The Trump administration has re-designated Cuba as a “state sponsor of terrorism” – hitting the country with new sanctions just days before Joe Biden takes office.
Barack Obama had removed the communist island from the list in 2015, in what was regarded as one of his biggest foreign policy achievements – helping to restore diplomatic ties between Washington and Havana.
But Donald Trump was a vocal critic of the rapprochement during his 2016 presidential campaign. Over the course of his four years in office, the president has sought to reinstate many of the sanctions that were eased or rolled back by Mr Obama.
The Trump administration has been highly critical of Cuba for supporting Venezuelan leader Nicolas Maduro – and has also suggested that the country may have been behind alleged attacks that left dozens of American diplomats with brain injuries.
Cuba, whose current president is Miguel Diaz-Canel, has repeatedly refused to turn over US fugitives who have been granted asylum – including an American woman who fled to the country after escaping a New Jersey prison, where she was serving a life sentence for the murder of a state trooper.
Many US allies no longer believe that Cuba remains a sponsor of international terrorism.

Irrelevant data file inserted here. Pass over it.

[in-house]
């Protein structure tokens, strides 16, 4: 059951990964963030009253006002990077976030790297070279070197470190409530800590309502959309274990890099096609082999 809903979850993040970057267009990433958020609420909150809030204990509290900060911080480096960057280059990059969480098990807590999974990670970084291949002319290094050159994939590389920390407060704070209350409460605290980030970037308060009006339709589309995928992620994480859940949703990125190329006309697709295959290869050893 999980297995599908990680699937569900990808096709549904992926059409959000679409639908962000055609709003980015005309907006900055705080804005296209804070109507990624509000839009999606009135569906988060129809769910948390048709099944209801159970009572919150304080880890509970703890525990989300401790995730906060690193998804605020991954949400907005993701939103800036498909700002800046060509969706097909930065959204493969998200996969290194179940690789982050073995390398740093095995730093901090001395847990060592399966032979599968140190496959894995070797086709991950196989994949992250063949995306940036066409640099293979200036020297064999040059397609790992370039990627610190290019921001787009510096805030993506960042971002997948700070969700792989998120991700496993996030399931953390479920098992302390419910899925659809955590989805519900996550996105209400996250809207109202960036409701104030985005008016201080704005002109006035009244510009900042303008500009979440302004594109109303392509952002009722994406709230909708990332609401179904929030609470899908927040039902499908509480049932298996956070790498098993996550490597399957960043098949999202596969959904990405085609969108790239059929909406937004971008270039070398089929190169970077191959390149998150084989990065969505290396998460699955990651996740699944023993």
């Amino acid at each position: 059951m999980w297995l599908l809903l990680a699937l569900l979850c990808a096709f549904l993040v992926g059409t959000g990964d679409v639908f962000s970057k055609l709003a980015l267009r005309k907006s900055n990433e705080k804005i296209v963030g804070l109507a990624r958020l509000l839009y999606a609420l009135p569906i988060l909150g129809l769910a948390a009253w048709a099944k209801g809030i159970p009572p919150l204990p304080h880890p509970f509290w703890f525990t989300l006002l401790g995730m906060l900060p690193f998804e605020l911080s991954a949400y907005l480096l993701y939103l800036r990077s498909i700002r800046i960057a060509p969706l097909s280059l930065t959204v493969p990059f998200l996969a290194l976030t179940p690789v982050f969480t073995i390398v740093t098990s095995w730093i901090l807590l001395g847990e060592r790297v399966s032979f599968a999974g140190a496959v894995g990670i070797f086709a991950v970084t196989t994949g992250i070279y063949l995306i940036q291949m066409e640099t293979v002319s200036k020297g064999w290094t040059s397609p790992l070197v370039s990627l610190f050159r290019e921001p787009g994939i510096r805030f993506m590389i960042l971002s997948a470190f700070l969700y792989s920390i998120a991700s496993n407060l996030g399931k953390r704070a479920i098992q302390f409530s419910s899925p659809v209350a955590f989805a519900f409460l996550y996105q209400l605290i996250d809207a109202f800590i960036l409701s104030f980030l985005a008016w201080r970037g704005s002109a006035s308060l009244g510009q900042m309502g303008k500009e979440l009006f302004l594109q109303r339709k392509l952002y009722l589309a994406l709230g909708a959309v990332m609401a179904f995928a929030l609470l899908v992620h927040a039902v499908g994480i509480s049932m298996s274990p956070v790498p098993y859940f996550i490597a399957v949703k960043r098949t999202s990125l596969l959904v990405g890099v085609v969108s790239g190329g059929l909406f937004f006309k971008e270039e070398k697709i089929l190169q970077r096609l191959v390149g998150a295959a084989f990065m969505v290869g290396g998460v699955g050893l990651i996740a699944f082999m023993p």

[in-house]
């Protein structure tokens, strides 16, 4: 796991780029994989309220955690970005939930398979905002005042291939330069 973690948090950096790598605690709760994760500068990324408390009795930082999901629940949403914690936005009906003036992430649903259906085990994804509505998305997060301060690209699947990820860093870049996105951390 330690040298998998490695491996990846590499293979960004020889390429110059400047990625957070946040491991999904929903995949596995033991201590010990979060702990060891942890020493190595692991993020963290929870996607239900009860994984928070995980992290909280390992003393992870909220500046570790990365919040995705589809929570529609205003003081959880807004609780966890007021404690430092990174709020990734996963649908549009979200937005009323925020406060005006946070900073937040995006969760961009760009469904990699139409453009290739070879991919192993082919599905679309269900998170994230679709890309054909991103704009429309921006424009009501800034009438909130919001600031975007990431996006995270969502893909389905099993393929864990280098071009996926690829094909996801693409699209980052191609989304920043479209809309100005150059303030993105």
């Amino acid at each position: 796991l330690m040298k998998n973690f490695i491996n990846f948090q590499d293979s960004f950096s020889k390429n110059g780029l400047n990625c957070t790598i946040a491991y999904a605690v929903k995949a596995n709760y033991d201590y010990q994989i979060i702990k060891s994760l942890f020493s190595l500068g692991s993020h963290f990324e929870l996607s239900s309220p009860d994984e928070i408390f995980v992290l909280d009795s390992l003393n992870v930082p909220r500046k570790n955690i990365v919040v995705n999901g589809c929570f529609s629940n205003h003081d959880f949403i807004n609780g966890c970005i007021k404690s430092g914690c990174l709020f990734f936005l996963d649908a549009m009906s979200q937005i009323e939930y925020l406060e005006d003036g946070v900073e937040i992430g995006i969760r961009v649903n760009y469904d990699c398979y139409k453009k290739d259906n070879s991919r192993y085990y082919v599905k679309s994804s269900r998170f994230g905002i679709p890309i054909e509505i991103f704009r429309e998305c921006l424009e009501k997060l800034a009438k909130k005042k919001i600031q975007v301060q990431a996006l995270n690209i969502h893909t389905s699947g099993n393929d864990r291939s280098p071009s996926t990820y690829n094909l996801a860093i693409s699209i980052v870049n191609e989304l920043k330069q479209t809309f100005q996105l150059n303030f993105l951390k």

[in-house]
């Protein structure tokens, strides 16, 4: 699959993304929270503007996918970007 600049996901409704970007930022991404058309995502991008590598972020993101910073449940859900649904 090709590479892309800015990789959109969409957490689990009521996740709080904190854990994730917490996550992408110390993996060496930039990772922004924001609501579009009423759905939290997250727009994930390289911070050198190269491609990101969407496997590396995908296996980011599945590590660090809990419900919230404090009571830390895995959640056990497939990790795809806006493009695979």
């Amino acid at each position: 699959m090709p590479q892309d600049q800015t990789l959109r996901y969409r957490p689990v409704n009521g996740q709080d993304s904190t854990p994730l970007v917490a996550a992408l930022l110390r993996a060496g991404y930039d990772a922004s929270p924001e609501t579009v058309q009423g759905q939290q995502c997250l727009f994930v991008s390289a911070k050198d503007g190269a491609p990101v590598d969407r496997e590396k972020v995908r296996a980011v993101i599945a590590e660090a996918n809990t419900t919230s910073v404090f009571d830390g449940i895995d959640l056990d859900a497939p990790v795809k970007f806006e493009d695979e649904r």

The new sanctions reinstated by Mr Trump mean that most travel from the US to Cuba will be banned, and the transfer of money between the two countries will be heavily restricted.
Secretary of State Mike Pompeo said: “With this action, we will once again hold Cuba’s government accountable and send a clear message – the Castro regime must end its support for international terrorism and subversion of US justice.”
Some experts within Trump’s administration have questioned whether the decision to add Cuba to the terrorism list – which also features Iran, North Korea and Syria – was justified.
This is the latest 11th-hour policy to be announced by the Trump administration. An official representing president-elect Joe Biden said: “We’ve taken note of the last-minute manoeuvres. The transition team is reviewing each one.”
Democratic Senator Patrick Leahy also criticised the move, adding: “Domestic terrorism in the United States poses a far greater threat to Americans.”
During the election campaign, Mr Biden has said he would quickly reverse Mr Trump’s policies on Cuba as they “have inflicted harm on the Cuban people and done nothing to advance democracy and human rights”.
But this may be easier said than done. Emilio Morales, president of the Miami-based Havana Consulting Group, has warned unwinding such measures would take at least a year – and Mr Biden may not be willing to invest this sort of political capital.